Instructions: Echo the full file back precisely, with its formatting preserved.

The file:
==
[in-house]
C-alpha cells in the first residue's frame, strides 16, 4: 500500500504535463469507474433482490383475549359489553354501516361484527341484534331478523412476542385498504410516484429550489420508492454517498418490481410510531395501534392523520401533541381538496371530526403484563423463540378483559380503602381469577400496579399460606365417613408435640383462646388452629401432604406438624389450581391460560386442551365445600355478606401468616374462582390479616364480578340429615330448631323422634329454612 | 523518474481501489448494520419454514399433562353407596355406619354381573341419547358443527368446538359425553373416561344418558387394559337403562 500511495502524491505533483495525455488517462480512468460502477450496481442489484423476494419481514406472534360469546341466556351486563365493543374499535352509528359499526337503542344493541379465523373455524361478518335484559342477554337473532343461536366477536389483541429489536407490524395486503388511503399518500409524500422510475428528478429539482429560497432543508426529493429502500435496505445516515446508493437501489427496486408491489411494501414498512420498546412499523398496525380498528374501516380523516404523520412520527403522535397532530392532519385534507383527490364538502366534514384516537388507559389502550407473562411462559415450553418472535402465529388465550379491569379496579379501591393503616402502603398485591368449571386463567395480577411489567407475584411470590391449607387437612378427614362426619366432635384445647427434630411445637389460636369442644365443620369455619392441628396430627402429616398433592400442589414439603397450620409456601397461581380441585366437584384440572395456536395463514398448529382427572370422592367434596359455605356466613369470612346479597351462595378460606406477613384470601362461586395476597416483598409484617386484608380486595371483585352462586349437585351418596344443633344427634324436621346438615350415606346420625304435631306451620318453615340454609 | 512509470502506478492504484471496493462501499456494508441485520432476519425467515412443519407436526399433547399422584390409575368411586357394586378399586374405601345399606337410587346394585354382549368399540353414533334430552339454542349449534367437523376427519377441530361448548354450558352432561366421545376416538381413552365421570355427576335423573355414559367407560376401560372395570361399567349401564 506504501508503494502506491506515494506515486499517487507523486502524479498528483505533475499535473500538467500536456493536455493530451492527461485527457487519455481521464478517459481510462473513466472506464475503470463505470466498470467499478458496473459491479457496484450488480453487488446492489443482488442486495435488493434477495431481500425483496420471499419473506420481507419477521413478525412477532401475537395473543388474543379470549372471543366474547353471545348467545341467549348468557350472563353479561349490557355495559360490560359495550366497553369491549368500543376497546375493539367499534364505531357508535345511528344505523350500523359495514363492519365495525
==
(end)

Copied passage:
[in-house]
C-alpha cells in the first residue's frame, strides 16, 4: 500500500504535463469507474433482490383475549359489553354501516361484527341484534331478523412476542385498504410516484429550489420508492454517498418490481410510531395501534392523520401533541381538496371530526403484563423463540378483559380503602381469577400496579399460606365417613408435640383462646388452629401432604406438624389450581391460560386442551365445600355478606401468616374462582390479616364480578340429615330448631323422634329454612 | 523518474481501489448494520419454514399433562353407596355406619354381573341419547358443527368446538359425553373416561344418558387394559337403562 500511495502524491505533483495525455488517462480512468460502477450496481442489484423476494419481514406472534360469546341466556351486563365493543374499535352509528359499526337503542344493541379465523373455524361478518335484559342477554337473532343461536366477536389483541429489536407490524395486503388511503399518500409524500422510475428528478429539482429560497432543508426529493429502500435496505445516515446508493437501489427496486408491489411494501414498512420498546412499523398496525380498528374501516380523516404523520412520527403522535397532530392532519385534507383527490364538502366534514384516537388507559389502550407473562411462559415450553418472535402465529388465550379491569379496579379501591393503616402502603398485591368449571386463567395480577411489567407475584411470590391449607387437612378427614362426619366432635384445647427434630411445637389460636369442644365443620369455619392441628396430627402429616398433592400442589414439603397450620409456601397461581380441585366437584384440572395456536395463514398448529382427572370422592367434596359455605356466613369470612346479597351462595378460606406477613384470601362461586395476597416483598409484617386484608380486595371483585352462586349437585351418596344443633344427634324436621346438615350415606346420625304435631306451620318453615340454609 | 512509470502506478492504484471496493462501499456494508441485520432476519425467515412443519407436526399433547399422584390409575368411586357394586378399586374405601345399606337410587346394585354382549368399540353414533334430552339454542349449534367437523376427519377441530361448548354450558352432561366421545376416538381413552365421570355427576335423573355414559367407560376401560372395570361399567349401564 506504501508503494502506491506515494506515486499517487507523486502524479498528483505533475499535473500538467500536456493536455493530451492527461485527457487519455481521464478517459481510462473513466472506464475503470463505470466498470467499478458496473459491479457496484450488480453487488446492489443482488442486495435488493434477495431481500425483496420471499419473506420481507419477521413478525412477532401475537395473543388474543379470549372471543366474547353471545348467545341467549348468557350472563353479561349490557355495559360490560359495550366497553369491549368500543376497546375493539367499534364505531357508535345511528344505523350500523359495514363492519365495525